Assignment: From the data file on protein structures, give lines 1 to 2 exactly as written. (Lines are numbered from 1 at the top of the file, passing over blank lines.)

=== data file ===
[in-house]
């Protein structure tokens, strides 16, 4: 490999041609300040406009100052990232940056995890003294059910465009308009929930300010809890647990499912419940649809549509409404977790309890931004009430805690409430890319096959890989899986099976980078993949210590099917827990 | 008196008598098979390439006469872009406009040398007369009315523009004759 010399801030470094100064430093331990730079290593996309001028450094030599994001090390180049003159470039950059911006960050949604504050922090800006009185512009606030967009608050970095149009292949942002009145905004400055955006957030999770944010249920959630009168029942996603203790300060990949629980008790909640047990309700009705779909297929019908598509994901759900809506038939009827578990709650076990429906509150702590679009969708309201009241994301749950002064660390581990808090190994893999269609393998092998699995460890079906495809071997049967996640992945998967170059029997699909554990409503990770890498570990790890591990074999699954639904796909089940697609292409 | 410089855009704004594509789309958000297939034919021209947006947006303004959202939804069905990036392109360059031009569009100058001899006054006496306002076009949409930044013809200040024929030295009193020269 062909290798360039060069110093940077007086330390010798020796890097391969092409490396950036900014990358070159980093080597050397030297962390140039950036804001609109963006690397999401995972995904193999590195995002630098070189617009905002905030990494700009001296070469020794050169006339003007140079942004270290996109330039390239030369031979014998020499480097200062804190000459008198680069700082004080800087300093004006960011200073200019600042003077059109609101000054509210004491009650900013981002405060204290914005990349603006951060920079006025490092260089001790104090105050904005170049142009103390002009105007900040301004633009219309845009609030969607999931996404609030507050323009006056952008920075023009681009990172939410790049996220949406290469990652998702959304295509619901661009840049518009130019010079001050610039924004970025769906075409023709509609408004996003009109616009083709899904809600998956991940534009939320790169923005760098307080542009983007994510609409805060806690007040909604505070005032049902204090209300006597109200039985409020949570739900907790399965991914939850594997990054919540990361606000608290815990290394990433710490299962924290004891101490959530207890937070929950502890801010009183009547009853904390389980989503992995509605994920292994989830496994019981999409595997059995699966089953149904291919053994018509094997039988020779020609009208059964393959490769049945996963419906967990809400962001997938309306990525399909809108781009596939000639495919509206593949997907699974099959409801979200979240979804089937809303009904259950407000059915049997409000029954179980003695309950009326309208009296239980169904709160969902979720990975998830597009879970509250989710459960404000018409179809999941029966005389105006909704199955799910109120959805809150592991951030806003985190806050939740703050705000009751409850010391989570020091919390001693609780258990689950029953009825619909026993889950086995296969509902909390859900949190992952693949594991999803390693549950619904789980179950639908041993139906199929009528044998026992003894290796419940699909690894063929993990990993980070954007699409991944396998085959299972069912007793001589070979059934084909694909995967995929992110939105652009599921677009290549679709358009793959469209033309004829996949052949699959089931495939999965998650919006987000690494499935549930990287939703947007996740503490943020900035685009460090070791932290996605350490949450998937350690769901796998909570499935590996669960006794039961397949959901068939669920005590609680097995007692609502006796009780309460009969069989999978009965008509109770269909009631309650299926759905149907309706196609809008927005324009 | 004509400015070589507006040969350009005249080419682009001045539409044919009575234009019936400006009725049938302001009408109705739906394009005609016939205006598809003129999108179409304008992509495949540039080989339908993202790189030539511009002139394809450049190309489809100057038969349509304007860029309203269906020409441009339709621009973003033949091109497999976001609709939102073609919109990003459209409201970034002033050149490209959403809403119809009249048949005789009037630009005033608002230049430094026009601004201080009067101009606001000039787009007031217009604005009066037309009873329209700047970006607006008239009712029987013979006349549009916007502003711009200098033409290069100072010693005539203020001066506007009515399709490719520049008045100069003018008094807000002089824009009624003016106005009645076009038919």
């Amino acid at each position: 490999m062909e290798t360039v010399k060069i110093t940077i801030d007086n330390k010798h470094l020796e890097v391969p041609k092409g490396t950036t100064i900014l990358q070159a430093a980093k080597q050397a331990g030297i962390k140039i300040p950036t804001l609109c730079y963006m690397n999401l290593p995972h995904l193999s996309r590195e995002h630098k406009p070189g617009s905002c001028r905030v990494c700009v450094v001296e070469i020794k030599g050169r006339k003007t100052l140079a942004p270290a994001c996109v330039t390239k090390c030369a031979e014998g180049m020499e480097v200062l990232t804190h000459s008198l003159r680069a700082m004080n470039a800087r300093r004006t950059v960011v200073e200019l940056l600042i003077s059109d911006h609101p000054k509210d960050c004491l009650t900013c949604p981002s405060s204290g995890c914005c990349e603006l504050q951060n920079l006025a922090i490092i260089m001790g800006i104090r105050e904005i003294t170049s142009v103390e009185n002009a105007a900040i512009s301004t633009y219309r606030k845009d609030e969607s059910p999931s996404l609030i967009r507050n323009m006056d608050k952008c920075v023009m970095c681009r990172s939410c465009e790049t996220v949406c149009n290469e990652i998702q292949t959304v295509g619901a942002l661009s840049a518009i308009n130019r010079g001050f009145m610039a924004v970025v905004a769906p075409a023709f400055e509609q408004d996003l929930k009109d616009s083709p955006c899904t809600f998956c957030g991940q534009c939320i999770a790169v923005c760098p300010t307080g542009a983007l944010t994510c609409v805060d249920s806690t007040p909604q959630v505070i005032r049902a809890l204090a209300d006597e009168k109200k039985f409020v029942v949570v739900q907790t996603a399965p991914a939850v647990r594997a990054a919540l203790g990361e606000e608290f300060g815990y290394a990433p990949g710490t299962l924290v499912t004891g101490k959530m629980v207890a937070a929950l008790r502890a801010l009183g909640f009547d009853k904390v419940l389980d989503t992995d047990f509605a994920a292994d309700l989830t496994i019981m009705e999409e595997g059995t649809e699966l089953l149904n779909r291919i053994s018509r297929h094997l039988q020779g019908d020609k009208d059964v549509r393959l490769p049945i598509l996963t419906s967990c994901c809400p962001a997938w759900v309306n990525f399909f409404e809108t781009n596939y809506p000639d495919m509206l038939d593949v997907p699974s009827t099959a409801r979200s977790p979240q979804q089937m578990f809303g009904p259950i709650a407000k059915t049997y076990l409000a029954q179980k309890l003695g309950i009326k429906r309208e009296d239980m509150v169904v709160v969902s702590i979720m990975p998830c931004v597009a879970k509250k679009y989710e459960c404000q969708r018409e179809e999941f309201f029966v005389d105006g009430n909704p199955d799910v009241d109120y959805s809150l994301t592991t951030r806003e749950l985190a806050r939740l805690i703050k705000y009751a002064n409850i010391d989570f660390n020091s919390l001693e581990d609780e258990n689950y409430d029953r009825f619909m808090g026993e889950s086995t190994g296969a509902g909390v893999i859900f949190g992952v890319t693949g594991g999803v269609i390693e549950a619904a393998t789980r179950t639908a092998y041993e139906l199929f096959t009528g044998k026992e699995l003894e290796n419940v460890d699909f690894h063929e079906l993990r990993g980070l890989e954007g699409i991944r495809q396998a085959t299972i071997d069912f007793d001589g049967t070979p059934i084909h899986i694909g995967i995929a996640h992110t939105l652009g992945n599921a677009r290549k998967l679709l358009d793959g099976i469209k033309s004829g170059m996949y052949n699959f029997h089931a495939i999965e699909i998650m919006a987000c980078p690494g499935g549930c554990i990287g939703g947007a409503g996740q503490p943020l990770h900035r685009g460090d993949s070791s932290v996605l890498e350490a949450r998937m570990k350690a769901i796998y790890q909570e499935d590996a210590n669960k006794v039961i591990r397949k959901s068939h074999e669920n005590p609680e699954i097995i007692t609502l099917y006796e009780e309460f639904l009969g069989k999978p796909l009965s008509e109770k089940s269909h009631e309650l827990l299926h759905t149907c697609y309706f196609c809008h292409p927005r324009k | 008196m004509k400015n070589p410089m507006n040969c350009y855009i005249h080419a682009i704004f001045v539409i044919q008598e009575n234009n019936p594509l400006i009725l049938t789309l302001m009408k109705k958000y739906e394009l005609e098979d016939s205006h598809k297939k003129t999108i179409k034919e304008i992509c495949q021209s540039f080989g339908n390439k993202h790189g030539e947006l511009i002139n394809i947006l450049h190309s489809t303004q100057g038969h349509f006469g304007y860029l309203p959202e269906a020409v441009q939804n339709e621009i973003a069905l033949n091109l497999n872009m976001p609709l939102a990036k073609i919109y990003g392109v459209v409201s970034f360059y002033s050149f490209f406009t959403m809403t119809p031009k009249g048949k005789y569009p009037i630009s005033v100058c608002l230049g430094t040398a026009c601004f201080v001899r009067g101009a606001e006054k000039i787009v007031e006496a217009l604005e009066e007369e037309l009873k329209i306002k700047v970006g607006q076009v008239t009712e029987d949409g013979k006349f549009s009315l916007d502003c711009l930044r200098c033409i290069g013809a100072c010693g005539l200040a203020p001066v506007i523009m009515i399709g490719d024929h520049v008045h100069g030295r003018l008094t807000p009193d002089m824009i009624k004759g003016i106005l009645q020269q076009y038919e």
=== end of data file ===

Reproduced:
[in-house]
């Protein structure tokens, strides 16, 4: 490999041609300040406009100052990232940056995890003294059910465009308009929930300010809890647990499912419940649809549509409404977790309890931004009430805690409430890319096959890989899986099976980078993949210590099917827990 | 008196008598098979390439006469872009406009040398007369009315523009004759 010399801030470094100064430093331990730079290593996309001028450094030599994001090390180049003159470039950059911006960050949604504050922090800006009185512009606030967009608050970095149009292949942002009145905004400055955006957030999770944010249920959630009168029942996603203790300060990949629980008790909640047990309700009705779909297929019908598509994901759900809506038939009827578990709650076990429906509150702590679009969708309201009241994301749950002064660390581990808090190994893999269609393998092998699995460890079906495809071997049967996640992945998967170059029997699909554990409503990770890498570990790890591990074999699954639904796909089940697609292409 | 410089855009704004594509789309958000297939034919021209947006947006303004959202939804069905990036392109360059031009569009100058001899006054006496306002076009949409930044013809200040024929030295009193020269 062909290798360039060069110093940077007086330390010798020796890097391969092409490396950036900014990358070159980093080597050397030297962390140039950036804001609109963006690397999401995972995904193999590195995002630098070189617009905002905030990494700009001296070469020794050169006339003007140079942004270290996109330039390239030369031979014998020499480097200062804190000459008198680069700082004080800087300093004006960011200073200019600042003077059109609101000054509210004491009650900013981002405060204290914005990349603006951060920079006025490092260089001790104090105050904005170049142009103390002009105007900040301004633009219309845009609030969607999931996404609030507050323009006056952008920075023009681009990172939410790049996220949406290469990652998702959304295509619901661009840049518009130019010079001050610039924004970025769906075409023709509609408004996003009109616009083709899904809600998956991940534009939320790169923005760098307080542009983007994510609409805060806690007040909604505070005032049902204090209300006597109200039985409020949570739900907790399965991914939850594997990054919540990361606000608290815990290394990433710490299962924290004891101490959530207890937070929950502890801010009183009547009853904390389980989503992995509605994920292994989830496994019981999409595997059995699966089953149904291919053994018509094997039988020779020609009208059964393959490769049945996963419906967990809400962001997938309306990525399909809108781009596939000639495919509206593949997907699974099959409801979200979240979804089937809303009904259950407000059915049997409000029954179980003695309950009326309208009296239980169904709160969902979720990975998830597009879970509250989710459960404000018409179809999941029966005389105006909704199955799910109120959805809150592991951030806003985190806050939740703050705000009751409850010391989570020091919390001693609780258990689950029953009825619909026993889950086995296969509902909390859900949190992952693949594991999803390693549950619904789980179950639908041993139906199929009528044998026992003894290796419940699909690894063929993990990993980070954007699409991944396998085959299972069912007793001589070979059934084909694909995967995929992110939105652009599921677009290549679709358009793959469209033309004829996949052949699959089931495939999965998650919006987000690494499935549930990287939703947007996740503490943020900035685009460090070791932290996605350490949450998937350690769901796998909570499935590996669960006794039961397949959901068939669920005590609680097995007692609502006796009780309460009969069989999978009965008509109770269909009631309650299926759905149907309706196609809008927005324009 | 004509400015070589507006040969350009005249080419682009001045539409044919009575234009019936400006009725049938302001009408109705739906394009005609016939205006598809003129999108179409304008992509495949540039080989339908993202790189030539511009002139394809450049190309489809100057038969349509304007860029309203269906020409441009339709621009973003033949091109497999976001609709939102073609919109990003459209409201970034002033050149490209959403809403119809009249048949005789009037630009005033608002230049430094026009601004201080009067101009606001000039787009007031217009604005009066037309009873329209700047970006607006008239009712029987013979006349549009916007502003711009200098033409290069100072010693005539203020001066506007009515399709490719520049008045100069003018008094807000002089824009009624003016106005009645076009038919």